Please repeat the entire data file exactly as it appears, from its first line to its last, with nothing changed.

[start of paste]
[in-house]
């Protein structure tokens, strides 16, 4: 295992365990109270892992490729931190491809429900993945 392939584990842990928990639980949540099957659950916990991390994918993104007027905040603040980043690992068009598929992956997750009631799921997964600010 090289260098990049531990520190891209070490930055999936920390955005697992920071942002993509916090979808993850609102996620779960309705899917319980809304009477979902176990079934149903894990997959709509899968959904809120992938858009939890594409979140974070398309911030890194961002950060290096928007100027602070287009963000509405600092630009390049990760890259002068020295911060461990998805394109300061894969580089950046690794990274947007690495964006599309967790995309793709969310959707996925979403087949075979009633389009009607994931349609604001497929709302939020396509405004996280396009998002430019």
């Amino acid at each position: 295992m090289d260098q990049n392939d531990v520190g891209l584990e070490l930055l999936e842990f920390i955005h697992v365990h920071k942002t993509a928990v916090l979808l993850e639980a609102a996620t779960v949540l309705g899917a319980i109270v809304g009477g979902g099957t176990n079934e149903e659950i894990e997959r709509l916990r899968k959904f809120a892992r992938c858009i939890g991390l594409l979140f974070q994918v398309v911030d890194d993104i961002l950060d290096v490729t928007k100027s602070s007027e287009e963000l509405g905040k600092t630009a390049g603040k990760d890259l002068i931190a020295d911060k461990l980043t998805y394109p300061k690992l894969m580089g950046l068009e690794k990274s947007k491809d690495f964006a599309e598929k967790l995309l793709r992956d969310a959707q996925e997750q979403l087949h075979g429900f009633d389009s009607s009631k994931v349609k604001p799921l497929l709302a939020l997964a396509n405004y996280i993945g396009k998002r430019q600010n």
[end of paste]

[in-house]
């Protein structure tokens, strides 16, 4: 295992365990109270892992490729931190491809429900993945 392939584990842990928990639980949540099957659950916990991390994918993104007027905040603040980043690992068009598929992956997750009631799921997964600010 090289260098990049531990520190891209070490930055999936920390955005697992920071942002993509916090979808993850609102996620779960309705899917319980809304009477979902176990079934149903894990997959709509899968959904809120992938858009939890594409979140974070398309911030890194961002950060290096928007100027602070287009963000509405600092630009390049990760890259002068020295911060461990998805394109300061894969580089950046690794990274947007690495964006599309967790995309793709969310959707996925979403087949075979009633389009009607994931349609604001497929709302939020396509405004996280396009998002430019």
């Amino acid at each position: 295992m090289d260098q990049n392939d531990v520190g891209l584990e070490l930055l999936e842990f920390i955005h697992v365990h920071k942002t993509a928990v916090l979808l993850e639980a609102a996620t779960v949540l309705g899917a319980i109270v809304g009477g979902g099957t176990n079934e149903e659950i894990e997959r709509l916990r899968k959904f809120a892992r992938c858009i939890g991390l594409l979140f974070q994918v398309v911030d890194d993104i961002l950060d290096v490729t928007k100027s602070s007027e287009e963000l509405g905040k600092t630009a390049g603040k990760d890259l002068i931190a020295d911060k461990l980043t998805y394109p300061k690992l894969m580089g950046l068009e690794k990274s947007k491809d690495f964006a599309e598929k967790l995309l793709r992956d969310a959707q996925e997750q979403l087949h075979g429900f009633d389009s009607s009631k994931v349609k604001p799921l497929l709302a939020l997964a396509n405004y996280i993945g396009k998002r430019q600010n």